Truth be told, I’m a soupivore. If I could translate every meal into some kind of soupy goodness, I would, in a second. Maybe it’s a tribute to college days when we would “drink our dinner” (enh, not really – never was a big drinker) or the fact that I am a camel and unless you force me to drink water, it never really occurs to me to do so (much more likely). But to me, nothing is better than a big ol’ vat of soup with my name on it.

Avgolemono Soup Yiayia would be proud of

Avgolemono Soup Yiayia would be proud of

Ranking high on the list of soup favorites is a Greek masterpiece called avgolemono. The name literally (and oh so gracefully) means egg-lemon. You can stop drooling (you were gagging? How rude.) If you’ve never tried lemon in your chicken noodle soup (or veggie equivalent) you haven’t experienced the goodness that Greeks bring to brothy soup (they add lemon to everything. And it’s damn good, might I add.) Avgolemono is akin to a creamy chicken rice soup, but here I make it with veggie broth for us rabbits. Great for a quick meal on a cold winter’s day, or if you have a cold and need some love from the Greek Yiayia you never had (or maybe you did! What do I know?) Anyway, enjoy.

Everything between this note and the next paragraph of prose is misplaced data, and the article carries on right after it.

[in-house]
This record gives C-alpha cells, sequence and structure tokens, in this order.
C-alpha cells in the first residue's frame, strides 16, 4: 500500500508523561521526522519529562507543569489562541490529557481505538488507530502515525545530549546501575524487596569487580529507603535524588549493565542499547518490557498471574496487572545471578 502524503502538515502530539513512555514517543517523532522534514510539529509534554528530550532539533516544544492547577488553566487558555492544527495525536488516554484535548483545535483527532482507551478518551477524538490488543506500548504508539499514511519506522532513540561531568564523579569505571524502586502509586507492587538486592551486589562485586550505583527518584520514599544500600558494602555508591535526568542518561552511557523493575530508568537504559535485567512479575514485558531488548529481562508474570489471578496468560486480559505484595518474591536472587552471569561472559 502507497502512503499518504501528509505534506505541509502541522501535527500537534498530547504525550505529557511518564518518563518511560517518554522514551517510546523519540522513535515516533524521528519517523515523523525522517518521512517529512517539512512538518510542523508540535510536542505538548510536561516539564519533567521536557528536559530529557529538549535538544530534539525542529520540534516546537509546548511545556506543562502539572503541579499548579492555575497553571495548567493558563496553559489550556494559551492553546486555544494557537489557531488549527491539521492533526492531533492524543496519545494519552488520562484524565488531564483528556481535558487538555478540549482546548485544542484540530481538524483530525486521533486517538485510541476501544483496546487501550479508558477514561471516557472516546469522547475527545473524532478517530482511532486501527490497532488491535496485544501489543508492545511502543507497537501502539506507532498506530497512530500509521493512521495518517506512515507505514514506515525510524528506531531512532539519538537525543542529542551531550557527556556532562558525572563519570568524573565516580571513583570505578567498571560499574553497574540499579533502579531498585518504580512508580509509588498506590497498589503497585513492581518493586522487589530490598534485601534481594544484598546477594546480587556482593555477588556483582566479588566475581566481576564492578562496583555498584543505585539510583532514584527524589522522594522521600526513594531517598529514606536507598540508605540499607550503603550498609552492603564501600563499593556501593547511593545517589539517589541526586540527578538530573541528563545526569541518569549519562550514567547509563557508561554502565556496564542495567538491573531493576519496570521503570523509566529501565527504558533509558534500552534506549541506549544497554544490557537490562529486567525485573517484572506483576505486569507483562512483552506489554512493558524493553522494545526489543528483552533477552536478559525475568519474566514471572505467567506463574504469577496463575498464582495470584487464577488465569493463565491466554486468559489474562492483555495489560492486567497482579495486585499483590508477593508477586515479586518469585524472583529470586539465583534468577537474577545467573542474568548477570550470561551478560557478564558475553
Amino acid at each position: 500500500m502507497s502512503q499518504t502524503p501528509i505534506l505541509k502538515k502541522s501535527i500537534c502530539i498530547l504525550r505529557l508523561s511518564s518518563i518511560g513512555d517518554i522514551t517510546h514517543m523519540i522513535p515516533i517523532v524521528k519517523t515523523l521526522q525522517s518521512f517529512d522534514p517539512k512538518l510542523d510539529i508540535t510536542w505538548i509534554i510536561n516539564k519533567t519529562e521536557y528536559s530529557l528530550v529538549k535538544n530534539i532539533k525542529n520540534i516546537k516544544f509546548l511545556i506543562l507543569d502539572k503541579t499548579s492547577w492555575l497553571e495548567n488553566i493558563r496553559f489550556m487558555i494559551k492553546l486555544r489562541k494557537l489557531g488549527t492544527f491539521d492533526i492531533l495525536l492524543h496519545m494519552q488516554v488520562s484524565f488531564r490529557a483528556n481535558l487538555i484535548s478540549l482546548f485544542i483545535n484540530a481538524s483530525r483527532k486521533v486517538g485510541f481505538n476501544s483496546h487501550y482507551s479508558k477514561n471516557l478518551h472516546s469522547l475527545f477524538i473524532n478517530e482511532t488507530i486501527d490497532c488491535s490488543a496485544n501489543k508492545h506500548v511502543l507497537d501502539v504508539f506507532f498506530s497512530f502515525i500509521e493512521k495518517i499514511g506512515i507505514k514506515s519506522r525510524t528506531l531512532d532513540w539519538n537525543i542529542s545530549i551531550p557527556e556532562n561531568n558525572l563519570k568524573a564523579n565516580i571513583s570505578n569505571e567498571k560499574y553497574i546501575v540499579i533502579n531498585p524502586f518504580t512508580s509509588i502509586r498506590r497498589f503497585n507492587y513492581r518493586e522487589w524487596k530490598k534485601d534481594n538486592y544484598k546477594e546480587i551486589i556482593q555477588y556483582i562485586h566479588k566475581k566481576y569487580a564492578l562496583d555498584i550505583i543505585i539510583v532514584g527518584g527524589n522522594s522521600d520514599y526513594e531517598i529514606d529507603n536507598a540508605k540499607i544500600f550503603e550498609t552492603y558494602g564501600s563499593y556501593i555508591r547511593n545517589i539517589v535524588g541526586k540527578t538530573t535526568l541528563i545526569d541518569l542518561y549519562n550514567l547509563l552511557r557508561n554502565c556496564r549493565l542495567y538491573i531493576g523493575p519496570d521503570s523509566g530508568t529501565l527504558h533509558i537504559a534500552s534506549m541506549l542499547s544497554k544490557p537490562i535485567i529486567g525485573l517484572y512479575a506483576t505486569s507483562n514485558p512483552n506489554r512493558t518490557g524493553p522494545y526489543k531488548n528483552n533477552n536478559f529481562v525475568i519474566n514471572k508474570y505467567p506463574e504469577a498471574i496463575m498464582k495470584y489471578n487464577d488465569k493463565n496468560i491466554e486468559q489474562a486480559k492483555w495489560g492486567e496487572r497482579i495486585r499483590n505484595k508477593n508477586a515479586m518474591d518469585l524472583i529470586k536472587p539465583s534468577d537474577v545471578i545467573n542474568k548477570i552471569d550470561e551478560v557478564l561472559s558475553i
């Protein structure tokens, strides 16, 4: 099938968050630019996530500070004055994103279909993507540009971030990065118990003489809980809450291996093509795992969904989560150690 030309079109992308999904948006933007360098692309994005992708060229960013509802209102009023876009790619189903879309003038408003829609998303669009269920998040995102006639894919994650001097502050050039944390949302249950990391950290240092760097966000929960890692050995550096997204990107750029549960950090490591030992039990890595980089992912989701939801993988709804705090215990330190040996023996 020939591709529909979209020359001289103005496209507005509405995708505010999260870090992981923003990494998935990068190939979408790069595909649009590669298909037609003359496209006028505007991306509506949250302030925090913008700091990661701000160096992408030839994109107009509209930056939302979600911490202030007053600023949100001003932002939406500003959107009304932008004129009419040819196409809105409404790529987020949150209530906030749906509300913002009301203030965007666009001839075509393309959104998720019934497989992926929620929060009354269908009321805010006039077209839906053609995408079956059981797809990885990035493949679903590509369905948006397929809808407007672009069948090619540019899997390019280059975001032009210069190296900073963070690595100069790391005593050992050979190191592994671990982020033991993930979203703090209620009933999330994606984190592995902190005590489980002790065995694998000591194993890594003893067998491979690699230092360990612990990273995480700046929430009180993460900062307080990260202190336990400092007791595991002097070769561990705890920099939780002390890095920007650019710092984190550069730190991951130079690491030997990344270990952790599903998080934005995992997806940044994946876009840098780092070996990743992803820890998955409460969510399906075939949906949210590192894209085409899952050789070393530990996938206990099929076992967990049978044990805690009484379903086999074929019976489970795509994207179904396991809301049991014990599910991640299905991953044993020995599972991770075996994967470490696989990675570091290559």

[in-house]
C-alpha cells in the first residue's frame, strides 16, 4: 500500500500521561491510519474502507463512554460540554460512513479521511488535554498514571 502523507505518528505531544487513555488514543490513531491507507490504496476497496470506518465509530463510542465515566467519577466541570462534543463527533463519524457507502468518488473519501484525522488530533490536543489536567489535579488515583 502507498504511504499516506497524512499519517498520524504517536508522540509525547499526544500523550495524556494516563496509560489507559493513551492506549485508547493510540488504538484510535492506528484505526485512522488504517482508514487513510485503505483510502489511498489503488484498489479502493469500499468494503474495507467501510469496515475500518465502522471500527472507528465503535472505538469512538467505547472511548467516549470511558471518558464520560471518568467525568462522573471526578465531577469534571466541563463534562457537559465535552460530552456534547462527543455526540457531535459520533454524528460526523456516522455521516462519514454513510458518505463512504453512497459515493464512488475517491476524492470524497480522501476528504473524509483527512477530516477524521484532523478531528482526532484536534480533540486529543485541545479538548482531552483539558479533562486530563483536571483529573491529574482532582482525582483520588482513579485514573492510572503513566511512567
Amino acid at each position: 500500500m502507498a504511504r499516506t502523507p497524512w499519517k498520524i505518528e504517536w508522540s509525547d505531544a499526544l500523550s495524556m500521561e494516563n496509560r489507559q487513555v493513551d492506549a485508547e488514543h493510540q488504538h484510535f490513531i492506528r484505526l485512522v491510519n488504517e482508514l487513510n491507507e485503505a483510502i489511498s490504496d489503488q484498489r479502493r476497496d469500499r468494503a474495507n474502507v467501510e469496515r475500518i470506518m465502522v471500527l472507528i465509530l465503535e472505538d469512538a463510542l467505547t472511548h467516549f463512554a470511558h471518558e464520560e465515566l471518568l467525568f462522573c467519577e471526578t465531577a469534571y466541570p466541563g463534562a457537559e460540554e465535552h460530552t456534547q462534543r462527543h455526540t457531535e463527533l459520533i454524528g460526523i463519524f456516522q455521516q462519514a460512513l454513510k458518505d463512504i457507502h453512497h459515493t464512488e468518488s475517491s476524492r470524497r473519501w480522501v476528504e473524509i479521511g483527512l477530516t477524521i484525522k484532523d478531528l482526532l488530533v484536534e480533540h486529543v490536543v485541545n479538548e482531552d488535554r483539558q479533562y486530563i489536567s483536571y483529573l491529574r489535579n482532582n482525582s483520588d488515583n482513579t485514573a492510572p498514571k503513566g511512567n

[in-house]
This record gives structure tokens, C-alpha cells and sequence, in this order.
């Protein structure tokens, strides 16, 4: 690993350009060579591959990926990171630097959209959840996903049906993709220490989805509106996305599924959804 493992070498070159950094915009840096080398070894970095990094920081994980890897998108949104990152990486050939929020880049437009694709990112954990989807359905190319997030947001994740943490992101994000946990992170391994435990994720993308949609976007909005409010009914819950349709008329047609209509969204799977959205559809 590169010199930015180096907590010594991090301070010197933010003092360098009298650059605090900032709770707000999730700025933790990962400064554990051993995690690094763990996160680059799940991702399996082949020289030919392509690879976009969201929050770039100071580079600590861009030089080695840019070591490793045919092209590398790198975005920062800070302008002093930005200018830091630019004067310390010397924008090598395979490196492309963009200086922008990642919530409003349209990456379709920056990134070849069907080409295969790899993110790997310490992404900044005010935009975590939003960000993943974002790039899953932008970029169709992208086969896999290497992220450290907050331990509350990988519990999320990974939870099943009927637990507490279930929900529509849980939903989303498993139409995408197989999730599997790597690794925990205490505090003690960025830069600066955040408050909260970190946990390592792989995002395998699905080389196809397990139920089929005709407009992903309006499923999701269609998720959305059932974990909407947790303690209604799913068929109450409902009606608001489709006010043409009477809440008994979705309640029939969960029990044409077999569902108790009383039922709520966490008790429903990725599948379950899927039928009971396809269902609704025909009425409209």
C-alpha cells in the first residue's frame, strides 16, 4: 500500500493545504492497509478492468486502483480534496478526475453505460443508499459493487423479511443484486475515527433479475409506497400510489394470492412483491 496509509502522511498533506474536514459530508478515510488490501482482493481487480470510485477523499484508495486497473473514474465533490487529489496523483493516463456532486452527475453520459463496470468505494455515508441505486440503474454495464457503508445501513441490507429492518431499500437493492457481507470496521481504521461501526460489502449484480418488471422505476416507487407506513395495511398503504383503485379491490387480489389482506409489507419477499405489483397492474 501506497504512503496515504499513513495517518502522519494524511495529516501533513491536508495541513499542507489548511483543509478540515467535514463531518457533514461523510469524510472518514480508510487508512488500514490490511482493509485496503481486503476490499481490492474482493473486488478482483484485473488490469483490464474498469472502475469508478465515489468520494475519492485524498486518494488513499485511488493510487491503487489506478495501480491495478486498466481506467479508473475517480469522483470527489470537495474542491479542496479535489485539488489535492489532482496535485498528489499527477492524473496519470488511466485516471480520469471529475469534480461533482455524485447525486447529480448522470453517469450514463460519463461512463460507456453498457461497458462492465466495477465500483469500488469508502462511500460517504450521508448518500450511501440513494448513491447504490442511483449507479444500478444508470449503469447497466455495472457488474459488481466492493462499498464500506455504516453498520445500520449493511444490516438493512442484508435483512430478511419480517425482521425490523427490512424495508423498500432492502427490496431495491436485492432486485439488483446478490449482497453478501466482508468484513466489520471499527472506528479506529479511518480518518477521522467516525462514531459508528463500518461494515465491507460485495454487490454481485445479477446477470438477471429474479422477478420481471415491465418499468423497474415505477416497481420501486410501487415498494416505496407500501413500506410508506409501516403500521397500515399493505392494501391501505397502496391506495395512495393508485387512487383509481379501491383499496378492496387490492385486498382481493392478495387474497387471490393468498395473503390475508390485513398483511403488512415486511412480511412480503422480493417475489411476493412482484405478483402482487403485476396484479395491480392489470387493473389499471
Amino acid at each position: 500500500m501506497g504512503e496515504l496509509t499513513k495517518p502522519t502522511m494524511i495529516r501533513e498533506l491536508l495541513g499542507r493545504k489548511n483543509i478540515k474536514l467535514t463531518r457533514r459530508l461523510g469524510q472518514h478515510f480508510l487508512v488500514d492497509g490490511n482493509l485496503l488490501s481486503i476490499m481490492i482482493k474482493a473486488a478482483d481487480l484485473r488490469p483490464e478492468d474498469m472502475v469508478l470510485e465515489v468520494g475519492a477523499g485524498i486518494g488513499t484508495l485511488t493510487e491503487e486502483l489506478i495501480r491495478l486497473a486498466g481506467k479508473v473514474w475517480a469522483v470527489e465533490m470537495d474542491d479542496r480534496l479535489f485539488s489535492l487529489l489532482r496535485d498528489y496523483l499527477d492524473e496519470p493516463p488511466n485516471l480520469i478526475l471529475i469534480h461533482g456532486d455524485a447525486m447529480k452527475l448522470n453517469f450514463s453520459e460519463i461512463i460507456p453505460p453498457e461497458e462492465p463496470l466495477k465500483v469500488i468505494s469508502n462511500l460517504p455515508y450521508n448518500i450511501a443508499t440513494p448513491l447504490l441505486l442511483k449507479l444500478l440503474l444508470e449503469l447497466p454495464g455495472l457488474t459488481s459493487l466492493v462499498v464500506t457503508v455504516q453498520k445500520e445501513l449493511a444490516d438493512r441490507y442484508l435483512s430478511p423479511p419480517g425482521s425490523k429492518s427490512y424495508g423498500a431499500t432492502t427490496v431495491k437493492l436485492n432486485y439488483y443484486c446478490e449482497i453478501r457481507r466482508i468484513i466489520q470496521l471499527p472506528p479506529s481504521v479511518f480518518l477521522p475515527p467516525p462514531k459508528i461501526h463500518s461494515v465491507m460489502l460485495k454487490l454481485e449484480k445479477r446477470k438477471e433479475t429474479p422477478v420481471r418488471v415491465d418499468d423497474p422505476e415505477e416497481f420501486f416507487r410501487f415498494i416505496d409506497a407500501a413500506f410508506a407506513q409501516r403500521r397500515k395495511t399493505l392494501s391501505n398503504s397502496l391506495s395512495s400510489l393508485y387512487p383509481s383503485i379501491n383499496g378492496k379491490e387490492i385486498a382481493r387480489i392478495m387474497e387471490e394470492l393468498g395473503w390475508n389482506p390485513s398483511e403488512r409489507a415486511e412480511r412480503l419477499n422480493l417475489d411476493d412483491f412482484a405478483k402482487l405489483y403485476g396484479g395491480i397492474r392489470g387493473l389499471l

Avgolemono Soup

  • 8 cups veggie broth
  • 1/2 cup rice
  • juice of 1 lemon
  • 2 eggs

Bring 4 cups of broth to a boil. Add the rice, cover, and simmer until rice is tender (also a great use for leftover rice). Add the remaining 4 cups of broth and turn heat to medium-low so that no bubbles are breaking the surface (very important!). In a medium bowl or a 2-cup measuring cup, add the lemon juice to the eggs and beat.

The secret of making avgolemono is to make sure that the eggs do not coagulate and produce the strings characteristic of egg drop soup (Greek grandmothers everywhere gasp with horror). Rather, the eggs should act as a thickener, making a creamy soup without the help of a flour roux (which they do sometimes in restaurants as a shortcut, so ask before you order).

There are several tricks to avoiding the egg drop disaster. First, slowly add 2-3 ladles of the hot broth to the egg and lemon mixture while beating vigorously. This will bring the temperature of the eggs up slowly to approach that of the soup. Then, before adding the watered-down eggs to the soup, make sure the soup is not boiling or even simmering. Any bubbles that break the surface mean that the temperature is too high and you’ll get egg drop, I can guarannnntee. So turn the soup way down and make sure it is perfectly still before adding the egg mixture. As you add the egg mixture, again, beat vigorously. Serves 2-3.

Reheating this soup can be tricky. You have to watch to make sure it doesn’t simmer, or again, the egg drop disaster will rear its ugly head. Those metal heat diffusers can be handy if you have a gas stove. I think microwaves are also a safe option… don’t quote me on that, though!